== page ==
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Built during 1940 as part of a batch of 200 CR.42 aircraft, serial numbers MM5510-MM5709.

On 6 October 1940, MM5701 and the other 18 Gruppo CR.42s moved from their base in Novi Ligure, northern Italy to Maldegem, Belgium, near the Dutch border, to operate as part of the Corpo Aereo Italiano (CAI), flying via Neubiberg and Frankfurt-am-Main, Germany, reaching Ursel on 19th October after being held up by bad weather. Temporarily attached to 56 Stormo, the unit's aircraft carried the squadriglia shield (the claw of an eagle) and the Gruppo shield (an axe with three arrows diagonally enclosed in a vertical rectangle and the motto ocio che te copo. The unit was also given the Luftwaffe designation 18/JG56. The fighters could only operate over England for about ten minutes due to limited fuel capacity/range.

On 11 November 1940, Twenty-two CR42s took off at 1200 hours from Eechlou (modern Eeklo), Belgium and climbed to 18,000 feet. Before the actual combat MM5701, flown by 23-year-old Sergente Pilota Pietro Salvadori broke an oil pipe, fell behind the formation, and the engine overheated. He pressed on and force landed on the shingle beach at Orfordness, Suffolk. C.¼ mile north of the lighthouse, at c.13.45 hours.

His 18 Gruppo 95 Squadriglia Caccia Terrestre aircraft bore the fuselage marking 13 crest 95 and the serial MM5701 under the tail.[N 1] Salvadori was taken prisoner and was apparently very proud of his landing when he simply nosed gently over on the shingle. [2]

When interrogated by the British, Salvadori commented that he was happy to be out of the war, was dissatisfied with the Italian officers, and didn’t like Belgian weather, the Germans, or their food![N 2]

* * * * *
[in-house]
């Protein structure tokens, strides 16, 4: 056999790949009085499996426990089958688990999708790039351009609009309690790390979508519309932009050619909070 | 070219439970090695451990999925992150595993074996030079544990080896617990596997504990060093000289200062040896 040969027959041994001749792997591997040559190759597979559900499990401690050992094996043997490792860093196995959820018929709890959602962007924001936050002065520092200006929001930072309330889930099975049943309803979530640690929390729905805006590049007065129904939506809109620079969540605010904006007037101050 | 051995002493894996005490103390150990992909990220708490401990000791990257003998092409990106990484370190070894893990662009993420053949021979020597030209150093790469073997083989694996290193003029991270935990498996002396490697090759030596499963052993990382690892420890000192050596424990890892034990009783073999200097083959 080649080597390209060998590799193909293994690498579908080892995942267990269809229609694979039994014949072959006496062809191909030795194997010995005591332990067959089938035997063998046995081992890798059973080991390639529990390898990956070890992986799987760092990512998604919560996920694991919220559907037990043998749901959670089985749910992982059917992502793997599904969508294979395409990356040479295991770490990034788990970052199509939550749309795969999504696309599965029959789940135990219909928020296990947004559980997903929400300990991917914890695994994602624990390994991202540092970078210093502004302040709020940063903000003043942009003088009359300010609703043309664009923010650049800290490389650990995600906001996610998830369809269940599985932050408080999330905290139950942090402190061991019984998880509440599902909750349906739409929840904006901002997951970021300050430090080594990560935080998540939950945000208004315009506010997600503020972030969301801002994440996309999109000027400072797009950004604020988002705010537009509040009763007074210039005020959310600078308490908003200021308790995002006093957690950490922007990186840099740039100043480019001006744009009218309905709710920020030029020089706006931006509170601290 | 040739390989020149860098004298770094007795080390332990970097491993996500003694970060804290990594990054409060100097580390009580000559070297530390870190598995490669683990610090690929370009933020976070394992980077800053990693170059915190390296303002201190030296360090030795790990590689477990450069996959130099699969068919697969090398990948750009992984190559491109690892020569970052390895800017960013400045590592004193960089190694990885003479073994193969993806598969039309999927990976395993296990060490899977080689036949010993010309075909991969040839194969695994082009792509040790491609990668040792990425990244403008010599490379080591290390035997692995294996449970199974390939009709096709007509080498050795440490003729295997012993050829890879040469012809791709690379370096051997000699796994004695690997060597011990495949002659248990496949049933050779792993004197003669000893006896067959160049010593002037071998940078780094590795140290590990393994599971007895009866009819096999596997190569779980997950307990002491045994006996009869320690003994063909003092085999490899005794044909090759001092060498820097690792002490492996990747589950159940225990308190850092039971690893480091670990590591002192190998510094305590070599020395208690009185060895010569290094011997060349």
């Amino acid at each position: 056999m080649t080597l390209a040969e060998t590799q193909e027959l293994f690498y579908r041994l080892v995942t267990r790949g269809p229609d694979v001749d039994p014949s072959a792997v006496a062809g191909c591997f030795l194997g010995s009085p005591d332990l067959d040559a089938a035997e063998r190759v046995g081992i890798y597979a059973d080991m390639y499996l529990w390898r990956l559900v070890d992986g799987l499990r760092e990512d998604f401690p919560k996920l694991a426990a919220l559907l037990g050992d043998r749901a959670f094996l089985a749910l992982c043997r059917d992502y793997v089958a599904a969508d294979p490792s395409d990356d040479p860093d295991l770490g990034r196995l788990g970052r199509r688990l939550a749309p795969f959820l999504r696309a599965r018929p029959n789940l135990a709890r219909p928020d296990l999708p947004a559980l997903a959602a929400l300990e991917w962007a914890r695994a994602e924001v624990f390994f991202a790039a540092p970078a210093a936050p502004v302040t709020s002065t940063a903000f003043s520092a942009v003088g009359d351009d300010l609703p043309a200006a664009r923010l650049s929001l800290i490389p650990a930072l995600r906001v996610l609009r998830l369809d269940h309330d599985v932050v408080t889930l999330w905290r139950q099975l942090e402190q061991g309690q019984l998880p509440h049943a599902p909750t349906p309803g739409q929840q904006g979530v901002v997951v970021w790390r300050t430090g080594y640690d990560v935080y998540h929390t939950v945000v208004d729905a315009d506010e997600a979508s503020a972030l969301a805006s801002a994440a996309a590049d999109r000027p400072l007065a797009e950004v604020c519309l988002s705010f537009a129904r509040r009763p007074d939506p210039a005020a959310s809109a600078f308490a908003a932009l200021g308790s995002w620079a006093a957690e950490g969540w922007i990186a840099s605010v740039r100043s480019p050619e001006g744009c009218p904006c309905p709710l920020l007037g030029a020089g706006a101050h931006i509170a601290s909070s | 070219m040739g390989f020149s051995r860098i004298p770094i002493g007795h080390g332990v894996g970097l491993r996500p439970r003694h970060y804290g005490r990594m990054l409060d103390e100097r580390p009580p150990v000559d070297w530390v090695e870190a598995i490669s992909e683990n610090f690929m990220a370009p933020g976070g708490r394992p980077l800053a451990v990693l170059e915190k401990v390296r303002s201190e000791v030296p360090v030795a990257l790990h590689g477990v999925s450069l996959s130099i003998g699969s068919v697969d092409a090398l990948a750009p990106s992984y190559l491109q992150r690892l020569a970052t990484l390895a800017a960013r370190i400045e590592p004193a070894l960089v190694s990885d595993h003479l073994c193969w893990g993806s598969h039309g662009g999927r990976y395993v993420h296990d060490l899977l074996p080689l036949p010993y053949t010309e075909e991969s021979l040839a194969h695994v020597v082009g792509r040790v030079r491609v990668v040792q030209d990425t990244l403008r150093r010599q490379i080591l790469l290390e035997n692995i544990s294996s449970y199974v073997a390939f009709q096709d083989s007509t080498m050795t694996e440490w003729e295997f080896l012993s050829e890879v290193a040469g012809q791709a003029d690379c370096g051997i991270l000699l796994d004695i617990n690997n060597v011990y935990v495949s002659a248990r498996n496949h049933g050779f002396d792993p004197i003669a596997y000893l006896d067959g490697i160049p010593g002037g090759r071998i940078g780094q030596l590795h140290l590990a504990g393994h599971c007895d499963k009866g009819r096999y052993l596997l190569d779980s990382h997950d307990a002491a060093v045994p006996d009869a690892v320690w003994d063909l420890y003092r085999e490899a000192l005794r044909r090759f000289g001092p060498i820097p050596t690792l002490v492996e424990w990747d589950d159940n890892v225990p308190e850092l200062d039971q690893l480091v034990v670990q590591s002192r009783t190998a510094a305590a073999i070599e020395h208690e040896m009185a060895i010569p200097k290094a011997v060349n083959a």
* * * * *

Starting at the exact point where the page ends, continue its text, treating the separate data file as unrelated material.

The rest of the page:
MM5701 was flown to RAE Farnborough with a Hurricane escort, since the aircraft still carried Italian markings, on 27 November 1940. After arrival at Farnborough, it was given it's RAF serial, with Italian markings painted over with RAF roundels, and underwent a thorough examination by RAE staff. Limited flights were carried out at Farnborough by Sqn Ldr Wilson.[N 3]

BT474 was flown from Farnborough to the AFDU, Duxford on 28 April 41 by W/C J E Campbell-Orde, to enable that unit to develop tactics against the type through mock combat with various type of RAF fighter.[N 4]

The aircraft was flown quite extensively at the AFDU; the logbook of Pilot Officer R J W Brown (DoRIS Ref: MF10116/18) records several flights in the aircraft, as detailed below:

  • 29 April 1941 Experience on type.
  • 30 April 1941 Local flying.
  • 01 May 1941 Endurance trials and test for rated altitude.
  • 02 May 1941 Test for rated altitude `sudden twists'.
  • 03 May 1941 Two flights - comparative speed tests and manoeuvrability VS Hurricane.
  • 05 May 1941 Comparative speeds as Hurricane.
  • 12 May 1941 Dog fight with Hurricane.
  • 17 May 1941 Test of camera gun.
  • 18 May 1941 Dog fight with Hurricane.
  • 28 May 1941 Comparative speeds v. Spitfire.
  • 08 June 1941 Attacks on Albacore.
  • 11 June 1941 Trials vs. Fulmar.
  • 13 June 1941 Test of diving speed.
  • 24 June 1941 Trials vs. Martlet.
  • 27 June 1941 Trials vs. Martlet.
  • 28 July 1941 Trials vs. Fulmar 15000(ft)'

Trials with the aircraft were complete by October 1942. [N 5]

The Air Historical Branch wrote to No.41 Group requesting allocation of the aircraft for preservation on 12 December 1942. This was followed by a telegram, sent to No. 1426 (Enemy Aircraft) Flight at Duxford on 9 January 1943, requesting packing of the Fiat and fellow museum piece Bf109E DG200.

On 7 August 1943, the Fiat and BF109 were placed in covered storage at a ‘Purgatory Site’[N 6]

With evaluation of this obsolete type complete, the only (belated) entry on the aircraft's RAF movement card, dated 12 December 1943, records - `This aircraft for packing for permanent storage' and cases marked `Museum Material'.